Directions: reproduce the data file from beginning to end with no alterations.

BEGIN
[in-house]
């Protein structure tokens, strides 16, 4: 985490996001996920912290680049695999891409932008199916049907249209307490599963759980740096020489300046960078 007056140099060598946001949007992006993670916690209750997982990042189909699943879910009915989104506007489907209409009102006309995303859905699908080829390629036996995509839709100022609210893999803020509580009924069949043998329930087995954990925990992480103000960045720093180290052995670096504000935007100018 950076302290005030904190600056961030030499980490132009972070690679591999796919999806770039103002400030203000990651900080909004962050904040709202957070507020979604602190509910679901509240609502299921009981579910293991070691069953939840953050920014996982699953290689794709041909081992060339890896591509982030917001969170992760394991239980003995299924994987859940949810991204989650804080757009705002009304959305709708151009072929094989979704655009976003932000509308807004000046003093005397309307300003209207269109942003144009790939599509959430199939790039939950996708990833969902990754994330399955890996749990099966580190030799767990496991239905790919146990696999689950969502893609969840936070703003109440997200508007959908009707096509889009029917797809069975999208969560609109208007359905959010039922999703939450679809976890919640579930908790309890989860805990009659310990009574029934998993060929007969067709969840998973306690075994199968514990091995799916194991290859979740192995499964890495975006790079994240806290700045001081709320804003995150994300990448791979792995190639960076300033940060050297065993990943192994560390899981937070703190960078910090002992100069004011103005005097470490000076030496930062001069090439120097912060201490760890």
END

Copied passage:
[in-house]
């Protein structure tokens, strides 16, 4: 985490996001996920912290680049695999891409932008199916049907249209307490599963759980740096020489300046960078 007056140099060598946001949007992006993670916690209750997982990042189909699943879910009915989104506007489907209409009102006309995303859905699908080829390629036996995509839709100022609210893999803020509580009924069949043998329930087995954990925990992480103000960045720093180290052995670096504000935007100018 950076302290005030904190600056961030030499980490132009972070690679591999796919999806770039103002400030203000990651900080909004962050904040709202957070507020979604602190509910679901509240609502299921009981579910293991070691069953939840953050920014996982699953290689794709041909081992060339890896591509982030917001969170992760394991239980003995299924994987859940949810991204989650804080757009705002009304959305709708151009072929094989979704655009976003932000509308807004000046003093005397309307300003209207269109942003144009790939599509959430199939790039939950996708990833969902990754994330399955890996749990099966580190030799767990496991239905790919146990696999689950969502893609969840936070703003109440997200508007959908009707096509889009029917797809069975999208969560609109208007359905959010039922999703939450679809976890919640579930908790309890989860805990009659310990009574029934998993060929007969067709969840998973306690075994199968514990091995799916194991290859979740192995499964890495975006790079994240806290700045001081709320804003995150994300990448791979792995190639960076300033940060050297065993990943192994560390899981937070703190960078910090002992100069004011103005005097470490000076030496930062001069090439120097912060201490760890």